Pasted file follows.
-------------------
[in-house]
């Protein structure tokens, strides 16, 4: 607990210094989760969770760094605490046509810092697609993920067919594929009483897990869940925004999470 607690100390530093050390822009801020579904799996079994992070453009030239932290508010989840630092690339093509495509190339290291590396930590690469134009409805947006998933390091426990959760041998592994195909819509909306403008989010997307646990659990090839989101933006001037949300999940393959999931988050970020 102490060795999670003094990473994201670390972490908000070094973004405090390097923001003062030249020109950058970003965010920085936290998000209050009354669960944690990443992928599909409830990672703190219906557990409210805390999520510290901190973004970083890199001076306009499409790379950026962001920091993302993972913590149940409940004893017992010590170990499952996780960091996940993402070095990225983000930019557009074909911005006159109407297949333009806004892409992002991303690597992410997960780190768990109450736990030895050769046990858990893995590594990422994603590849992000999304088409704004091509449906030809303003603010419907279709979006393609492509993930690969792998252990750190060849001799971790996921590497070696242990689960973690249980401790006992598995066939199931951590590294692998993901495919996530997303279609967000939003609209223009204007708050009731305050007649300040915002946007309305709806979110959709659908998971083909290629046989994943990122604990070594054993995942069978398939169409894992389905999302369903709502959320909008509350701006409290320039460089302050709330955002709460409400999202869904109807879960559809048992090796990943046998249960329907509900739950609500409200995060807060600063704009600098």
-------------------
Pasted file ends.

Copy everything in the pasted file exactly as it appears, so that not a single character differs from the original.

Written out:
[in-house]
């Protein structure tokens, strides 16, 4: 607990210094989760969770760094605490046509810092697609993920067919594929009483897990869940925004999470 607690100390530093050390822009801020579904799996079994992070453009030239932290508010989840630092690339093509495509190339290291590396930590690469134009409805947006998933390091426990959760041998592994195909819509909306403008989010997307646990659990090839989101933006001037949300999940393959999931988050970020 102490060795999670003094990473994201670390972490908000070094973004405090390097923001003062030249020109950058970003965010920085936290998000209050009354669960944690990443992928599909409830990672703190219906557990409210805390999520510290901190973004970083890199001076306009499409790379950026962001920091993302993972913590149940409940004893017992010590170990499952996780960091996940993402070095990225983000930019557009074909911005006159109407297949333009806004892409992002991303690597992410997960780190768990109450736990030895050769046990858990893995590594990422994603590849992000999304088409704004091509449906030809303003603010419907279709979006393609492509993930690969792998252990750190060849001799971790996921590497070696242990689960973690249980401790006992598995066939199931951590590294692998993901495919996530997303279609967000939003609209223009204007708050009731305050007649300040915002946007309305709806979110959709659908998971083909290629046989994943990122604990070594054993995942069978398939169409894992389905999302369903709502959320909008509350701006409290320039460089302050709330955002709460409400999202869904109807879960559809048992090796990943046998249960329907509900739950609500409200995060807060600063704009600098």